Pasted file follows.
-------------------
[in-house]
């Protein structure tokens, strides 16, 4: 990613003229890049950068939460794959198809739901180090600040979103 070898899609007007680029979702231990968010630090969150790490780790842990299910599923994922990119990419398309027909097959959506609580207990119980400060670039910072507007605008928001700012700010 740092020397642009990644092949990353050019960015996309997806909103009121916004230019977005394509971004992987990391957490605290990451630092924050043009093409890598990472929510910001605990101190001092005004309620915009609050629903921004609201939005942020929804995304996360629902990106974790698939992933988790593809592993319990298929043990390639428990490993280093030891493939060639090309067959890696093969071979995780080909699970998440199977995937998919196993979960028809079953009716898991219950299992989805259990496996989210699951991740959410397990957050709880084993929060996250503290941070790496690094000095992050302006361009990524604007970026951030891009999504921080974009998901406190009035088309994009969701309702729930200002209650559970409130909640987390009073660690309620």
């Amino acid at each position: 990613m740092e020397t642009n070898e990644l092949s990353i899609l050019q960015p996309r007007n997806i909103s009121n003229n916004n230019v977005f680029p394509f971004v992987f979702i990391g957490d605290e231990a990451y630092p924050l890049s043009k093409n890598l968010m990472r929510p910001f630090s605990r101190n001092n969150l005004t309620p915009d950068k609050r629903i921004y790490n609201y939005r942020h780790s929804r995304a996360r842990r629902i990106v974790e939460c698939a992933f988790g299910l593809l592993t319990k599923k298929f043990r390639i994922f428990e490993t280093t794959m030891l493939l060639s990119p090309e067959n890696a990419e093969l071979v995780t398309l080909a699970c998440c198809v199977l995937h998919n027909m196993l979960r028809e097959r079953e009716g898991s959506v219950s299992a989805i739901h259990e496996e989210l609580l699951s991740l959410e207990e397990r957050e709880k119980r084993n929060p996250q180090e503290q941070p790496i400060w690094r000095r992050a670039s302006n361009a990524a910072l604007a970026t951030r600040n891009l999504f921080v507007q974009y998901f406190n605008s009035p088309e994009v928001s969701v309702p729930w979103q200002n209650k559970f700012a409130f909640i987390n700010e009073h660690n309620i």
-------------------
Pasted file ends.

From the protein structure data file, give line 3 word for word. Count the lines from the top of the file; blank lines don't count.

């Amino acid at each position: 990613m740092e020397t642009n070898e990644l092949s990353i899609l050019q960015p996309r007007n997806i909103s009121n003229n916004n230019v977005f680029p394509f971004v992987f979702i990391g957490d605290e231990a990451y630092p924050l890049s043009k093409n890598l968010m990472r929510p910001f630090s605990r101190n001092n969150l005004t309620p915009d950068k609050r629903i921004y790490n609201y939005r942020h780790s929804r995304a996360r842990r629902i990106v974790e939460c698939a992933f988790g299910l593809l592993t319990k599923k298929f043990r390639i994922f428990e490993t280093t794959m030891l493939l060639s990119p090309e067959n890696a990419e093969l071979v995780t398309l080909a699970c998440c198809v199977l995937h998919n027909m196993l979960r028809e097959r079953e009716g898991s959506v219950s299992a989805i739901h259990e496996e989210l609580l699951s991740l959410e207990e397990r957050e709880k119980r084993n929060p996250q180090e503290q941070p790496i400060w690094r000095r992050a670039s302006n361009a990524a910072l604007a970026t951030r600040n891009l999504f921080v507007q974009y998901f406190n605008s009035p088309e994009v928001s969701v309702p729930w979103q200002n209650k559970f700012a409130f909640i987390n700010e009073h660690n309620i």